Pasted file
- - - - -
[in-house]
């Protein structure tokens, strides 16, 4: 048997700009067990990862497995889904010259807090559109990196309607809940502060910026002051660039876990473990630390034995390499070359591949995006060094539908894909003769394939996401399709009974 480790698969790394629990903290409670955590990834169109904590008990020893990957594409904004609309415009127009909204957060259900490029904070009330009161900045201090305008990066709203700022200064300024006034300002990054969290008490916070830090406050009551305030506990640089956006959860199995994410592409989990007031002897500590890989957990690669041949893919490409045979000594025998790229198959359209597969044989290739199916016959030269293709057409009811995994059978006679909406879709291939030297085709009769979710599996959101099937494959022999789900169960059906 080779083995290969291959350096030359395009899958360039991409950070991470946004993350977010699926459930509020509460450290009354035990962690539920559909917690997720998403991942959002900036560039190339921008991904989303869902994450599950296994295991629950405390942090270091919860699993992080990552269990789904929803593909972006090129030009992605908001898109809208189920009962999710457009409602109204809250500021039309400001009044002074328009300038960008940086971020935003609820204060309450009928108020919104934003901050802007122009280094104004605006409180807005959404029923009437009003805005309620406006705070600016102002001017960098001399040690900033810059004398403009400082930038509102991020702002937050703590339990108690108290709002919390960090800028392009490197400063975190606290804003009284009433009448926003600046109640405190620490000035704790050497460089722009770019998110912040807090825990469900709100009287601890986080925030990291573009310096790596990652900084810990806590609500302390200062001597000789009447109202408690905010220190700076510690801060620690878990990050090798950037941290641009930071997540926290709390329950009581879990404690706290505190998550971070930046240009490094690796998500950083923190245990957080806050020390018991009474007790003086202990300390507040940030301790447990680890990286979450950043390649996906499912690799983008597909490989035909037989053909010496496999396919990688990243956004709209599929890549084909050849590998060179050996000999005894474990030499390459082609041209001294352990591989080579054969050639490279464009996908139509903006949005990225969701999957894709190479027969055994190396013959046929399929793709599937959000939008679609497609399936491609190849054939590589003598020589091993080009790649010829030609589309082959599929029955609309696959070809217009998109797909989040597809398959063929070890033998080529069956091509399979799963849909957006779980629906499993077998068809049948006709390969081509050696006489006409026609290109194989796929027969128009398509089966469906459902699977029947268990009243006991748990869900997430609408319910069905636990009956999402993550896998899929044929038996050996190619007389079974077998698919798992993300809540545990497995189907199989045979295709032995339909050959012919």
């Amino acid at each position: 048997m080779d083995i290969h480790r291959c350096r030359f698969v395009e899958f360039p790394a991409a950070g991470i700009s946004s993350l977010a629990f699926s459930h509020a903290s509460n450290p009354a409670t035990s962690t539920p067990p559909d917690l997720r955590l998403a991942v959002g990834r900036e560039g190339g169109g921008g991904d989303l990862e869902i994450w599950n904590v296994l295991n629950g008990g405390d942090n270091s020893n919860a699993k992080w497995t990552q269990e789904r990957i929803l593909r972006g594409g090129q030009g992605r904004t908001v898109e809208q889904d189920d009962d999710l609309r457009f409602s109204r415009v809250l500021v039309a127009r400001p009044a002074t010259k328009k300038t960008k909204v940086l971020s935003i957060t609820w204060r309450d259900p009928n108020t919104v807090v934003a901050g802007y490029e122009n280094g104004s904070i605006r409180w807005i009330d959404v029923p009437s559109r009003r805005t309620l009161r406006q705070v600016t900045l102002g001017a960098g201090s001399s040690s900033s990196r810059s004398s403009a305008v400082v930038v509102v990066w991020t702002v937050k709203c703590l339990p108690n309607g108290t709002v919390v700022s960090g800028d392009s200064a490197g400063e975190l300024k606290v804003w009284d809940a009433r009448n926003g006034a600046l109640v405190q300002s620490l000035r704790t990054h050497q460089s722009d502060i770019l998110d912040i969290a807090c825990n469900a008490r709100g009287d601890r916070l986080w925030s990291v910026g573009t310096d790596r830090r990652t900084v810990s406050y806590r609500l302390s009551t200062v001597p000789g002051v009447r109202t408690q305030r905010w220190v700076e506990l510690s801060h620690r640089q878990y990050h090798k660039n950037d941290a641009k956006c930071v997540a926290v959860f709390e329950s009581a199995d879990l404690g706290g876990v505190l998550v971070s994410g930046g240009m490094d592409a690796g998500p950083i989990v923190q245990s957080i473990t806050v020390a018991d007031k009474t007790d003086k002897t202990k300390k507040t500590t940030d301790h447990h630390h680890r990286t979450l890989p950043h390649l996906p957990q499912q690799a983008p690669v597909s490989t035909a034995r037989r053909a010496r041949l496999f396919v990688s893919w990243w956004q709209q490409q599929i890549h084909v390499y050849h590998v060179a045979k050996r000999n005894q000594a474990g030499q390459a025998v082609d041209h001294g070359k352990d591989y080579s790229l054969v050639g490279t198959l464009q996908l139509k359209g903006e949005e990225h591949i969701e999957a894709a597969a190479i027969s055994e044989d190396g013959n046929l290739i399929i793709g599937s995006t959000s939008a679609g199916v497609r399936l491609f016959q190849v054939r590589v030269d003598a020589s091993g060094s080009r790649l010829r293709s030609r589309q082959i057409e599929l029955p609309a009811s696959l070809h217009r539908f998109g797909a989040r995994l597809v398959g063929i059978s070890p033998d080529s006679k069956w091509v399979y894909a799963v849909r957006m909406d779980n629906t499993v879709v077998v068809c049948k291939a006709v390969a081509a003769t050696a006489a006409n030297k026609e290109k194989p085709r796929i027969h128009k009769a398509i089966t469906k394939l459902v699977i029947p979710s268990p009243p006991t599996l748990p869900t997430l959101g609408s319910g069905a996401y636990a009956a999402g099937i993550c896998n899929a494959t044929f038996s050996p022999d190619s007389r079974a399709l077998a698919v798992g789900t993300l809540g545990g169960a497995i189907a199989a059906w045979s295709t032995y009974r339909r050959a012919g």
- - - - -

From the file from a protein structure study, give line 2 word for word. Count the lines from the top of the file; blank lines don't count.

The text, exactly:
């Protein structure tokens, strides 16, 4: 048997700009067990990862497995889904010259807090559109990196309607809940502060910026002051660039876990473990630390034995390499070359591949995006060094539908894909003769394939996401399709009974 480790698969790394629990903290409670955590990834169109904590008990020893990957594409904004609309415009127009909204957060259900490029904070009330009161900045201090305008990066709203700022200064300024006034300002990054969290008490916070830090406050009551305030506990640089956006959860199995994410592409989990007031002897500590890989957990690669041949893919490409045979000594025998790229198959359209597969044989290739199916016959030269293709057409009811995994059978006679909406879709291939030297085709009769979710599996959101099937494959022999789900169960059906 080779083995290969291959350096030359395009899958360039991409950070991470946004993350977010699926459930509020509460450290009354035990962690539920559909917690997720998403991942959002900036560039190339921008991904989303869902994450599950296994295991629950405390942090270091919860699993992080990552269990789904929803593909972006090129030009992605908001898109809208189920009962999710457009409602109204809250500021039309400001009044002074328009300038960008940086971020935003609820204060309450009928108020919104934003901050802007122009280094104004605006409180807005959404029923009437009003805005309620406006705070600016102002001017960098001399040690900033810059004398403009400082930038509102991020702002937050703590339990108690108290709002919390960090800028392009490197400063975190606290804003009284009433009448926003600046109640405190620490000035704790050497460089722009770019998110912040807090825990469900709100009287601890986080925030990291573009310096790596990652900084810990806590609500302390200062001597000789009447109202408690905010220190700076510690801060620690878990990050090798950037941290641009930071997540926290709390329950009581879990404690706290505190998550971070930046240009490094690796998500950083923190245990957080806050020390018991009474007790003086202990300390507040940030301790447990680890990286979450950043390649996906499912690799983008597909490989035909037989053909010496496999396919990688990243956004709209599929890549084909050849590998060179050996000999005894474990030499390459082609041209001294352990591989080579054969050639490279464009996908139509903006949005990225969701999957894709190479027969055994190396013959046929399929793709599937959000939008679609497609399936491609190849054939590589003598020589091993080009790649010829030609589309082959599929029955609309696959070809217009998109797909989040597809398959063929070890033998080529069956091509399979799963849909957006779980629906499993077998068809049948006709390969081509050696006489006409026609290109194989796929027969128009398509089966469906459902699977029947268990009243006991748990869900997430609408319910069905636990009956999402993550896998899929044929038996050996190619007389079974077998698919798992993300809540545990497995189907199989045979295709032995339909050959012919």